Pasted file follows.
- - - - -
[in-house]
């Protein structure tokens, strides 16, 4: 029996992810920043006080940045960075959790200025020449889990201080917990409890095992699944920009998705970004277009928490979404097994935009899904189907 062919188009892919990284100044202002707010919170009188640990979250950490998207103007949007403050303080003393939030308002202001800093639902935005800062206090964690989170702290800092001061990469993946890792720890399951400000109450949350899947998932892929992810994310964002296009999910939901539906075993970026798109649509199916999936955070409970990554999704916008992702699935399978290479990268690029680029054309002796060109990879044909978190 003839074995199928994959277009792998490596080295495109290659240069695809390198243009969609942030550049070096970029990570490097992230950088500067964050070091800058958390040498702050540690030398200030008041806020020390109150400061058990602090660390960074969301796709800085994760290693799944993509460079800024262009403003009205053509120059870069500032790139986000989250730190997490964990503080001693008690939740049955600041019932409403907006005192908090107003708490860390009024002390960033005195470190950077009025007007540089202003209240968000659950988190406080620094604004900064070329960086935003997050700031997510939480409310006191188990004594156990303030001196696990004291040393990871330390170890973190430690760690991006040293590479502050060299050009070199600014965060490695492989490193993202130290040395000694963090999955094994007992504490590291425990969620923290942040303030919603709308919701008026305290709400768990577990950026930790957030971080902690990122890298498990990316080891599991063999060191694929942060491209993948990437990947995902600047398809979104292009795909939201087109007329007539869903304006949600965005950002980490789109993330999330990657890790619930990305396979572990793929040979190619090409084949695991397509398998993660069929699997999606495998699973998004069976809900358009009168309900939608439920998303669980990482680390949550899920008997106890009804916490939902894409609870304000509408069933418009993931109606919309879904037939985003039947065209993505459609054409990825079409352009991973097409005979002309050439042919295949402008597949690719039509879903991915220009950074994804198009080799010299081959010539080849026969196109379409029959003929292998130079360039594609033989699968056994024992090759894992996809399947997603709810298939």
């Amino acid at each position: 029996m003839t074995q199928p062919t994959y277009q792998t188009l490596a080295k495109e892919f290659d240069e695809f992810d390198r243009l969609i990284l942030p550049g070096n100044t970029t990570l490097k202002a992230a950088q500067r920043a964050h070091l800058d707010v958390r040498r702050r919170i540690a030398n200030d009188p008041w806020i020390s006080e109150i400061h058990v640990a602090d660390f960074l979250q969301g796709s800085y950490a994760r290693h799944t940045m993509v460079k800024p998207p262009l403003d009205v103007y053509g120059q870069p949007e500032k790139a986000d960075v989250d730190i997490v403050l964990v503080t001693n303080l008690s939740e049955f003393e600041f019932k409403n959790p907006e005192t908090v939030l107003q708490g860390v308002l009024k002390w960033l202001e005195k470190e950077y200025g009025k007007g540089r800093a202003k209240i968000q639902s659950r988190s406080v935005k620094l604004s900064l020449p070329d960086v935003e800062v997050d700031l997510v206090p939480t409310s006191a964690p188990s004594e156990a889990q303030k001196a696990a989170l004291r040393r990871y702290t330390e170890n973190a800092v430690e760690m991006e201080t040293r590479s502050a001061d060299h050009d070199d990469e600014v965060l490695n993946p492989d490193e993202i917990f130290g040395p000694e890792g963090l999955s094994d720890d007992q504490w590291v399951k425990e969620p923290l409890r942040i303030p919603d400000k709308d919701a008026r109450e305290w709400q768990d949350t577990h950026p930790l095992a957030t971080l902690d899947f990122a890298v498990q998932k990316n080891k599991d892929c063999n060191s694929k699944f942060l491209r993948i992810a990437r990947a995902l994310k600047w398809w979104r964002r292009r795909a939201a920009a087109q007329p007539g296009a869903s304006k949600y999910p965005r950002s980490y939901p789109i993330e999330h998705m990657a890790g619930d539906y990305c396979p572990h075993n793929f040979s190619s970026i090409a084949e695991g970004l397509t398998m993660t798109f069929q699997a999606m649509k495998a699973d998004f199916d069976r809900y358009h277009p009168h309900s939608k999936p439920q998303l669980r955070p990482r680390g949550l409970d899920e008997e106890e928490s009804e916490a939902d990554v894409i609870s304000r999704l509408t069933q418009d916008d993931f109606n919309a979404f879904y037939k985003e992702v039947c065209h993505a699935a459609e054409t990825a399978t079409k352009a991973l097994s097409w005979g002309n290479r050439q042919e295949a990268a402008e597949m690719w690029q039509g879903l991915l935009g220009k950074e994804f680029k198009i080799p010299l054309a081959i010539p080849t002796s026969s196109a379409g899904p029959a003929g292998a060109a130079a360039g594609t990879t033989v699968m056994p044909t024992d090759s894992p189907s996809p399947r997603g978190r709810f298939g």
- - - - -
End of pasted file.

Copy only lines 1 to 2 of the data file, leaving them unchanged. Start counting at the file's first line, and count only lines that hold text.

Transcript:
[in-house]
């Protein structure tokens, strides 16, 4: 029996992810920043006080940045960075959790200025020449889990201080917990409890095992699944920009998705970004277009928490979404097994935009899904189907 062919188009892919990284100044202002707010919170009188640990979250950490998207103007949007403050303080003393939030308002202001800093639902935005800062206090964690989170702290800092001061990469993946890792720890399951400000109450949350899947998932892929992810994310964002296009999910939901539906075993970026798109649509199916999936955070409970990554999704916008992702699935399978290479990268690029680029054309002796060109990879044909978190 003839074995199928994959277009792998490596080295495109290659240069695809390198243009969609942030550049070096970029990570490097992230950088500067964050070091800058958390040498702050540690030398200030008041806020020390109150400061058990602090660390960074969301796709800085994760290693799944993509460079800024262009403003009205053509120059870069500032790139986000989250730190997490964990503080001693008690939740049955600041019932409403907006005192908090107003708490860390009024002390960033005195470190950077009025007007540089202003209240968000659950988190406080620094604004900064070329960086935003997050700031997510939480409310006191188990004594156990303030001196696990004291040393990871330390170890973190430690760690991006040293590479502050060299050009070199600014965060490695492989490193993202130290040395000694963090999955094994007992504490590291425990969620923290942040303030919603709308919701008026305290709400768990577990950026930790957030971080902690990122890298498990990316080891599991063999060191694929942060491209993948990437990947995902600047398809979104292009795909939201087109007329007539869903304006949600965005950002980490789109993330999330990657890790619930990305396979572990793929040979190619090409084949695991397509398998993660069929699997999606495998699973998004069976809900358009009168309900939608439920998303669980990482680390949550899920008997106890009804916490939902894409609870304000509408069933418009993931109606919309879904037939985003039947065209993505459609054409990825079409352009991973097409005979002309050439042919295949402008597949690719039509879903991915220009950074994804198009080799010299081959010539080849026969196109379409029959003929292998130079360039594609033989699968056994024992090759894992996809399947997603709810298939």